How Was Your Day?

Every day is a new day and we start each day with a somewhat fresh slate. We get up and go about our daily activities, going to work, headed to school, some of us interacting with many different people and some with only a few, but at the end of the day a common question that we often hear is something like, “How was your day?” Such a simple question and we often offer up a very simple answer that is not really reflective of the truth of our day:

“Okay”

“Fine”

“Not bad”

“Awful”

“Good”

“Same”

This is a simple scale of polite responses. Sometimes, we take the time to rehash the ends and outs of our day with a spouse or close friend, but most of the time the default response is to offer up a basic summary that is the AM Radio version much more than the 4K version of reality. But the truth is, we all have good days and bad days. Whether we would speak it out loud or not, if forced to do so, we could give each day a rating that may or may not make a passing grade.

So, the question of this article is, “what determines whether you have a good day or bad day?” Usually, the answer to this question falls into one of 3 categories:

  1. Circumstances
  2. People
  3. Choices

Circumstances can be pretty broad, but for our purposes here, we’ll just say these are things that just happen to us on a certain day. There isn’t a bad guy or gal to blame. You didn’t make a dumb decision. Another person’s selfishness didn’t directly mess up your mojo. Instead, these are the days where mayhem reigns down upon us, when nothing seems to go right. Your car won’t start, the bus is late because of traffic, the milk you just bought is already sour, or the meteor falls out of the sky and just happens to land on your neighbor’s trampoline, which flings it through your back window (not scientifically possible, but a vivid picture). When these days happen, it is easy to feel like we shouldn’t have gotten out of bed. From such days are born the ideas of bad luck, karma and a lot of sitcom episodes I watched growing up.

If we are honest with ourselves, we have to admit that most of our bad days aren’t like this. For the majority of us, these kind of bad days where everything seems to go wrong are few and far between. However, while they may be rare, what they are is memorable. Chances are, you can still remember a day or two where one circumstance after another seemed to line up in a symphony of catastrophe. Because they are so memorable, these “Murphy’s Law” days are considered a lot more normal of an occurrence than they actually are. Instead, most of the days we define as bad are a result of the other 2 categories.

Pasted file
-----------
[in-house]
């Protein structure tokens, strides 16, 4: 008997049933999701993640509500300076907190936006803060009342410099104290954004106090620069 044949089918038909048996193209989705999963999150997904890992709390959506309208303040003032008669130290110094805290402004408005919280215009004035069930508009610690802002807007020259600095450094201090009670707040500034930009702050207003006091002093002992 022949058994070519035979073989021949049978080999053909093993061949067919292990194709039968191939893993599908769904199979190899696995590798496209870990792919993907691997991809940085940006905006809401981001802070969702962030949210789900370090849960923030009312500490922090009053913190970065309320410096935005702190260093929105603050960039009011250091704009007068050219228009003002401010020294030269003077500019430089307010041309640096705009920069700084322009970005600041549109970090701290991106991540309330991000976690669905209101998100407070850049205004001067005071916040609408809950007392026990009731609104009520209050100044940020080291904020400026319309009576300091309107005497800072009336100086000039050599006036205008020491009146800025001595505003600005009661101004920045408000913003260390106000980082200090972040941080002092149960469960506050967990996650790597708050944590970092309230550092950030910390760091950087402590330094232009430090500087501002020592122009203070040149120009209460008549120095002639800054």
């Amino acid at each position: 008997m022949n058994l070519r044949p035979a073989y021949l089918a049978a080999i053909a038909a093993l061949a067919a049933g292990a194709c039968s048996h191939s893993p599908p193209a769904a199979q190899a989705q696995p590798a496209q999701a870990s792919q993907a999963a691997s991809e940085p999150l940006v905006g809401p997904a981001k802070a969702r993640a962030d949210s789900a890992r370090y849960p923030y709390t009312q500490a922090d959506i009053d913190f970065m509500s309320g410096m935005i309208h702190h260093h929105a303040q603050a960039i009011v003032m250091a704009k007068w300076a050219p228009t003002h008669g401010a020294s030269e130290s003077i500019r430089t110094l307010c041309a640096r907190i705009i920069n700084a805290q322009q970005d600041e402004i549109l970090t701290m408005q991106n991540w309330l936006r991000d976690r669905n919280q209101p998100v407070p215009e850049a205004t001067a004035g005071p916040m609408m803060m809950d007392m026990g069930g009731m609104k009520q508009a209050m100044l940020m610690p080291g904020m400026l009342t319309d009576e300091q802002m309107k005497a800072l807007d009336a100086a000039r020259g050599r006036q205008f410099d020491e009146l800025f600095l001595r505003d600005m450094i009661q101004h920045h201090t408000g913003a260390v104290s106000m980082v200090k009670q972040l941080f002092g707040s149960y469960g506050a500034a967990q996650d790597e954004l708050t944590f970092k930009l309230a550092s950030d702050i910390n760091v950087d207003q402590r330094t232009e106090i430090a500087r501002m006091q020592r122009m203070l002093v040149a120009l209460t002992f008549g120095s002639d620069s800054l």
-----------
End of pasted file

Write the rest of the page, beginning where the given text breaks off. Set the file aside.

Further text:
The second category is the most common one we will blame our bad days on, people. “Honestly, you wouldn’t believe what ‘________’ did/said”. If we were to summarize all of the evils inflicted upon us by our various bosses/co-workers/neighbors/family members/fellow citizens, you would think we had found a new level of hell to descend to. The modern age has expanded this without limits as now we don’t just have the people we encounter face to face in a given day, but we can get upset and potentially have our day ruined by something that we only read or saw, whether on social media, the news or maybe even based on a meme/hearsay that was passed around. Because of this environment, it is possible for every one of us to find something every day to get upset about. The less of a connection we have with someone, the easier it is to assume the worst.

The irony of this is we often end up letting people we don’t even particularly care for determine whether we have a good day or not. For many people, they allow the speech and the actions of a public figure to destroy their state of mind and their ability to enjoy life with the people they do life and work with. Whether this involves people in the same room or people on the other side of the country, it is a horrible idea to tie our joy and happiness to something so volatile as the actions of others.